The four-time Ryder Cup captain revealed that he has been suffering from cancer since 2014. Due to his diagnosis, the champ has had to receive chemotherapy and get a second opinion at The Mayo Clinic in Florida. Sadly for the star, the condition is incurable. Talking about the condition he said: “I was diagnosed with follicular lymphoma, which is manageable, but it’s incurable. “It was funny because I had to listen to two or three Ben Hogan stories from the doctor, and I’m sitting there thinking, ‘Just tell me whether I’m going to die or not!’
“I had chemo, four different times – a month apart. I kept having the scans, and after four scans I was as good as clear. They said I was officially in remission. This was 18 months ago, and I’m vigilant, but I feel fine. But you never know.”
Macmillan Cancer Support defines follicular lymphoma (FL) as a type of non-Hodgkin lymphoma (NHL) – a cancer of the lymphatic system – that develops when B cells become cancerous.
B-cells are white blood cells that normally help fight infection; when they become abnormal, they usually build-up in the lymph nodes which in turn affects other parts of the body.
The condition develops slowly, and treatment might not be needed straight away. One of the main symptoms of the condition is painless swelling in the neck, armpit or groin.
READ MORE: Pfizer booster shot: The ‘unexpected’ side effect after third dose – Pfizer finding
Other individuals develop what is known as “B-symptoms”, these include the following:
- Drenching night sweats which require a change of nightwear and bed covers
- High temperatures (fevers) with no obvious cause
- Unexplained weight loss.
If you experience any of these symptoms it is important to seek medical attention as soon as possible.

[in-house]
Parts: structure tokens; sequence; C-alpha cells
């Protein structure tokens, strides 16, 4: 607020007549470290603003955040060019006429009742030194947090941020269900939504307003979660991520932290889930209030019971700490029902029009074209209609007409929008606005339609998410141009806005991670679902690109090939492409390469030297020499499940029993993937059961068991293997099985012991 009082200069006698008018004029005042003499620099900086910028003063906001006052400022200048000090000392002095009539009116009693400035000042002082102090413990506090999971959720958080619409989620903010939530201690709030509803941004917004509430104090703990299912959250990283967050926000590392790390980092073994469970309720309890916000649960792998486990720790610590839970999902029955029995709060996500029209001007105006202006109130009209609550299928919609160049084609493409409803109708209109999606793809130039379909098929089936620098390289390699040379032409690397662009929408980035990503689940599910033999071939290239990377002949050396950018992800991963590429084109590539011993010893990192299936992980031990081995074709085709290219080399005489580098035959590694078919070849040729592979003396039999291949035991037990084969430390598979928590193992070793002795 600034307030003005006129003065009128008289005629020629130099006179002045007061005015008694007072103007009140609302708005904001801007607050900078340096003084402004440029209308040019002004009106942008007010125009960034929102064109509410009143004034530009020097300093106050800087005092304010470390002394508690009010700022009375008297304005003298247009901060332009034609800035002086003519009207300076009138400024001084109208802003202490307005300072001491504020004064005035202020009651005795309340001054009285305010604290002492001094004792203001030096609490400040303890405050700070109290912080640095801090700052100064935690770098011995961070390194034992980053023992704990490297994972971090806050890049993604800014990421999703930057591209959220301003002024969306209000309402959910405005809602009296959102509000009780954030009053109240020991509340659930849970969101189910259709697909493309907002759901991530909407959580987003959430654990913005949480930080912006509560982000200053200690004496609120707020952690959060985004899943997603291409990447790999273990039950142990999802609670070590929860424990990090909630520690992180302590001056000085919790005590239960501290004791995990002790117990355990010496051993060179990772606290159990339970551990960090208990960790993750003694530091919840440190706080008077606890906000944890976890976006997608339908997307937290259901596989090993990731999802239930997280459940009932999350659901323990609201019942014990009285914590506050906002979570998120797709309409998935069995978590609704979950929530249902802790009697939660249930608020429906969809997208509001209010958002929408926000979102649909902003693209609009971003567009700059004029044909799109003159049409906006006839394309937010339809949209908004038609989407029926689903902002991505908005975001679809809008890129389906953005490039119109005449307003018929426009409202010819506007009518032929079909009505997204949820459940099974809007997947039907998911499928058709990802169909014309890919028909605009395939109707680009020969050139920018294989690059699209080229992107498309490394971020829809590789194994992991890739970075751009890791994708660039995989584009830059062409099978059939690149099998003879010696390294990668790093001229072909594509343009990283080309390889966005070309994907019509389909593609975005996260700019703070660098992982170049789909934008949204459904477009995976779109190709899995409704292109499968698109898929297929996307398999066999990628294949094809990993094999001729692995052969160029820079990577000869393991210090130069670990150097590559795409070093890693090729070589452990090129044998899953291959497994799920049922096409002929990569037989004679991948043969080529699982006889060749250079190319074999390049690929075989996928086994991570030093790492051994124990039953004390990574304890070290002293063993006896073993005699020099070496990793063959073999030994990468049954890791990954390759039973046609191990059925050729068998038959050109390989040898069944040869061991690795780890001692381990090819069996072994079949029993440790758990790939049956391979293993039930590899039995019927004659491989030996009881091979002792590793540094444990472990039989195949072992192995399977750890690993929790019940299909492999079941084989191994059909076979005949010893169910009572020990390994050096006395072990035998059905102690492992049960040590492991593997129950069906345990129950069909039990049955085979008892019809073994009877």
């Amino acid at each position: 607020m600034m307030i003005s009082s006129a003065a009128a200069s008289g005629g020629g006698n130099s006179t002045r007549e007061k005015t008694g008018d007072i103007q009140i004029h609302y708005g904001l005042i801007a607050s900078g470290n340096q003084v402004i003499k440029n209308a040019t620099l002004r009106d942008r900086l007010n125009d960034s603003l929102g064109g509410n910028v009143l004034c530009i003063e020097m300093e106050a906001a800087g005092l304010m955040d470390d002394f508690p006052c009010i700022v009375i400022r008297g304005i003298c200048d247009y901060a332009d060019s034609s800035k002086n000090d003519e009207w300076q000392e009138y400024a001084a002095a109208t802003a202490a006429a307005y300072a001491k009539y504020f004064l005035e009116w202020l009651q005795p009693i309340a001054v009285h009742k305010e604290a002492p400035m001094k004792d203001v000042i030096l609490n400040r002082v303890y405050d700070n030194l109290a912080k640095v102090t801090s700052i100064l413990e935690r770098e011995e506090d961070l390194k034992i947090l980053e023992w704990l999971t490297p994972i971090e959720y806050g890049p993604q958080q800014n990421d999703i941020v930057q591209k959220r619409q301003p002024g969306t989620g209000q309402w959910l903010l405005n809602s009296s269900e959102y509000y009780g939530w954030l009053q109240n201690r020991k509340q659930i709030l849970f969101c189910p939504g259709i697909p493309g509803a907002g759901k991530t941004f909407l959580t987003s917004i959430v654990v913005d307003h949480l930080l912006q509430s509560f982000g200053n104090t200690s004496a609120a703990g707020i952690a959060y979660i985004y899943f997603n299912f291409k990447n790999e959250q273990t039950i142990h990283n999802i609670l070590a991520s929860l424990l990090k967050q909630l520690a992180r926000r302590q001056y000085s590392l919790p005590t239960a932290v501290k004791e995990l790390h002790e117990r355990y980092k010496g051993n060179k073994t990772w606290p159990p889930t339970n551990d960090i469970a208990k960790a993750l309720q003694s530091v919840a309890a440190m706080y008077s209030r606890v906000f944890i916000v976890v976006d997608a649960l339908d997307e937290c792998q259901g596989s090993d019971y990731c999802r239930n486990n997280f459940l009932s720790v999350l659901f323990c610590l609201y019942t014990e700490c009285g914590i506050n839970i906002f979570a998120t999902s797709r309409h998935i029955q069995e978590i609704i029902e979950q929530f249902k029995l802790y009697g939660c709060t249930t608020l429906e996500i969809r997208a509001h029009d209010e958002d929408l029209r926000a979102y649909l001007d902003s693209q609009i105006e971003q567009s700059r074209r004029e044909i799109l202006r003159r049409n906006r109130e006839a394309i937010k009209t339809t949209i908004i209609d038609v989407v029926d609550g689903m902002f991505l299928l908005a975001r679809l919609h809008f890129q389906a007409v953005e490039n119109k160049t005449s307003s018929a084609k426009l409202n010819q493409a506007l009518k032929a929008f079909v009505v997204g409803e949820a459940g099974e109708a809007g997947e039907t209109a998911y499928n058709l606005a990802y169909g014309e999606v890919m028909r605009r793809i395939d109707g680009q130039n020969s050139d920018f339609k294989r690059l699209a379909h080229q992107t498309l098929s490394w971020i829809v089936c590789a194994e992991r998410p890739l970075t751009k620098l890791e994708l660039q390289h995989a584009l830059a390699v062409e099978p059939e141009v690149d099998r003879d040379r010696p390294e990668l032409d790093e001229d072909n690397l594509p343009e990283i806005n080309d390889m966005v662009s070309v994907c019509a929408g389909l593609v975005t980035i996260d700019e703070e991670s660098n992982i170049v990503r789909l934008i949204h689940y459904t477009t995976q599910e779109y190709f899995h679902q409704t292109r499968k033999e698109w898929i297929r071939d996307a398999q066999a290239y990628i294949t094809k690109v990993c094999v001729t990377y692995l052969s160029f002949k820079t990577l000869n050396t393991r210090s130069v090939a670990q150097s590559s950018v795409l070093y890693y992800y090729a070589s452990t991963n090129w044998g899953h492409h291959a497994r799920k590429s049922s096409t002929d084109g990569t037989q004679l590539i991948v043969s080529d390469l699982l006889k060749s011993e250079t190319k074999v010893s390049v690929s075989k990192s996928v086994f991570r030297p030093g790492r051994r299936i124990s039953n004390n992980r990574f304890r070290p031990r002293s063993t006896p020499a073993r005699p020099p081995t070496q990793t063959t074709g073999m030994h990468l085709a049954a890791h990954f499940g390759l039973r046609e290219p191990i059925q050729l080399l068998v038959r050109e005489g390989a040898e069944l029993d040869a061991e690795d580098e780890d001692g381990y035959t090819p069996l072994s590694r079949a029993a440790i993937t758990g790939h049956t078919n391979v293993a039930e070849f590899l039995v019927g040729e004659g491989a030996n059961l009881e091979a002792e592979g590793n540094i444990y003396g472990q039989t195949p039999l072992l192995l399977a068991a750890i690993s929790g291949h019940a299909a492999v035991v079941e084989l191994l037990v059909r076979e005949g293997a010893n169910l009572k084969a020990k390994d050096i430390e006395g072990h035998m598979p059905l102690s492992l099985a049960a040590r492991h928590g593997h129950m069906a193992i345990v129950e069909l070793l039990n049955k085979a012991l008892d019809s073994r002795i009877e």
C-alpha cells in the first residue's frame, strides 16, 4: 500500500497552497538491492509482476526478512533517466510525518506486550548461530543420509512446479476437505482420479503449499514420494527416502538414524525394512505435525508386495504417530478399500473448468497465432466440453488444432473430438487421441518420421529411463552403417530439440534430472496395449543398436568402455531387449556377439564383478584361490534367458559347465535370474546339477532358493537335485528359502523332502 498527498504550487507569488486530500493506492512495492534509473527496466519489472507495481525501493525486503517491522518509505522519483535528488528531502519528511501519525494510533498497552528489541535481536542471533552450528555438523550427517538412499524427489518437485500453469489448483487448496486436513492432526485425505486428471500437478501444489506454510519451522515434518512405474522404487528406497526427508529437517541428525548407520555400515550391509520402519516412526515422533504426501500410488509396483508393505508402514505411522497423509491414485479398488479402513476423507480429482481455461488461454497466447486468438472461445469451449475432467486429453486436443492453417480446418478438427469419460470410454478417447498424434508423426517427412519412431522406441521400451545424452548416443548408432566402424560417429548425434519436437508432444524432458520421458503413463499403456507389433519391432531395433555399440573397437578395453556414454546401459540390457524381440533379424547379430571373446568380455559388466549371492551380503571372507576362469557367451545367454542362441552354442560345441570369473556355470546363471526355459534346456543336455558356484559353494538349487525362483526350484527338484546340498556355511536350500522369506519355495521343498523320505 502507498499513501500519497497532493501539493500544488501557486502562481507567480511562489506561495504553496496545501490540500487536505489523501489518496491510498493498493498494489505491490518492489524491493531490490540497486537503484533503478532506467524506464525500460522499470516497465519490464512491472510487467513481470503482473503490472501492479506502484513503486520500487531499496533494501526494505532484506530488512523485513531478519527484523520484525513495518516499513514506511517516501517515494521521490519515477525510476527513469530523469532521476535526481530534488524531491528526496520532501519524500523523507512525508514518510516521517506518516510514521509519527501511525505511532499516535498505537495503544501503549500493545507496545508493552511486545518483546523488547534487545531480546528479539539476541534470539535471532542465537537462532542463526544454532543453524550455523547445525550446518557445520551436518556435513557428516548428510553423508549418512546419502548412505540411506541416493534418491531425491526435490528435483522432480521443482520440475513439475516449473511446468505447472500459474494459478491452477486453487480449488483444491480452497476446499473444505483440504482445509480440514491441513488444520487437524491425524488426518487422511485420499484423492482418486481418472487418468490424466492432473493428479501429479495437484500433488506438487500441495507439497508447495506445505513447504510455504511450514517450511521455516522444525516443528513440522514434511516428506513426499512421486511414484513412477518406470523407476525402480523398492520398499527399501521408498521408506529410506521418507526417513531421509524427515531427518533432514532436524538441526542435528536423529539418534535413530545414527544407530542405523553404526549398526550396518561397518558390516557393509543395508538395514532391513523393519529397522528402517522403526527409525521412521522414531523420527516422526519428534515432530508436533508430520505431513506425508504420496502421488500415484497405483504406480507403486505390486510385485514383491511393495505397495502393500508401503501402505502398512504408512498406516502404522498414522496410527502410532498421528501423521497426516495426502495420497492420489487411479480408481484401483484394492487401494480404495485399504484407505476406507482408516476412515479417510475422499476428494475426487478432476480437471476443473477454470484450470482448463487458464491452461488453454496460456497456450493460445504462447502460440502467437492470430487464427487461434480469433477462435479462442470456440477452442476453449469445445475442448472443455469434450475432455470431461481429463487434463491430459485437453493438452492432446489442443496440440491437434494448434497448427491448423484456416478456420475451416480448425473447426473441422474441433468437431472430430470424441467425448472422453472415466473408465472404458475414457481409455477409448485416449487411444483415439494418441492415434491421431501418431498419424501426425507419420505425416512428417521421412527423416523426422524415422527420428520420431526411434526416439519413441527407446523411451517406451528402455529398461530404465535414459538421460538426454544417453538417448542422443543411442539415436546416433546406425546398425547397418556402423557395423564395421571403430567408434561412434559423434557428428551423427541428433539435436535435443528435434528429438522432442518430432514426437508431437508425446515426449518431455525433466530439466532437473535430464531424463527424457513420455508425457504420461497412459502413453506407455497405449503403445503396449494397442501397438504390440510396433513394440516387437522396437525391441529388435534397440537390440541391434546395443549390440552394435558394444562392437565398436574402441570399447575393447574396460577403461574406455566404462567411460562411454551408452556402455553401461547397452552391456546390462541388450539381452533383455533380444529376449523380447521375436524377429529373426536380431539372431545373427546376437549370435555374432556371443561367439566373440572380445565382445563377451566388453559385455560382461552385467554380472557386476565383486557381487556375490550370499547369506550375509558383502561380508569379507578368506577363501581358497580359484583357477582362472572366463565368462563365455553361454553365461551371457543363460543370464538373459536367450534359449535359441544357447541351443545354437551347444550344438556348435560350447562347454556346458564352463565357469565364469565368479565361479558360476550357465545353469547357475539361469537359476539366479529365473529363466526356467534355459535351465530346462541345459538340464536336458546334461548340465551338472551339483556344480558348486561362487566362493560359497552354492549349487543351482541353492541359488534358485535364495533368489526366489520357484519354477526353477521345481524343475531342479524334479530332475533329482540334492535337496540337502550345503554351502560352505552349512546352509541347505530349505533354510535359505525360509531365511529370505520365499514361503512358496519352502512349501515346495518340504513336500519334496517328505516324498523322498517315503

When consulting your GP they will most likely perform a biopsy if they suspect it is FL. This involves the doctor taking a sample of tissue from the affected area – in this case the enlarged lymph node.
Once tested, results will show whether the area is cancerous or not. Other biopsies from other areas such as your bone marrow may also be advised.
Once diagnosed, doctors will grade the condition. This is based on how likely it is to grow and spread. Low-grade FL indicates that it is slow spreading and high-grade FL indicates the opposite.
Causes of FL are largely unknown, although it is believed that having a close relative such as a brother, parent or sister who has the condition already may increase your risk.
In general FL is the most common type of low-grade lymphoma with around 2,600 people in the UK diagnosed each year.
Statistics produced by Cancer Research UK states that out of all people with NHL, 19 out of 100 people (19 percent) have follicular lymphoma. It mainly affects adults over the age of 60.
Depending on the stage of the condition, treatments will also vary. As indicated before, due to the slow nature of the condition many do not need treatment straight away, instead having regular check-ups.
This is known as “watch and wait” or “active monitoring”, and is most likely to be advised by medical professionals if you have not experienced any symptoms or the lymphoma was removed with your biopsy.
Treatments for more developed FL and NHL aims to control it for as long as possible rather than cure it completely.
As seen in Tony’s case, treatment can often control the disease for several years. This is known as remission.
When the lymphoma comes back, more treatment options are available including first-line treatment and maintenance treatment.
First-line treatment involves using a drug known as rituximab which helps your immune system find and kill the lymphoma cells. Your doctor might offer you a combination of treatments if you have symptoms, or if you have very enlarged lymph nodes, such as chemotherapy with rituximab. This combination of chemotherapy and rituximab is called chemoimmunotherapy.
Maintenance treatment also involves rituximab, but individuals only have it every two months for up to two years.
If the lymphoma returns rituximab is again used to curb symptoms and manage the condition. If the condition is more severe after a relapse, more intensive treatment is recommended including higher dose chemotherapy and a stem cell transplant.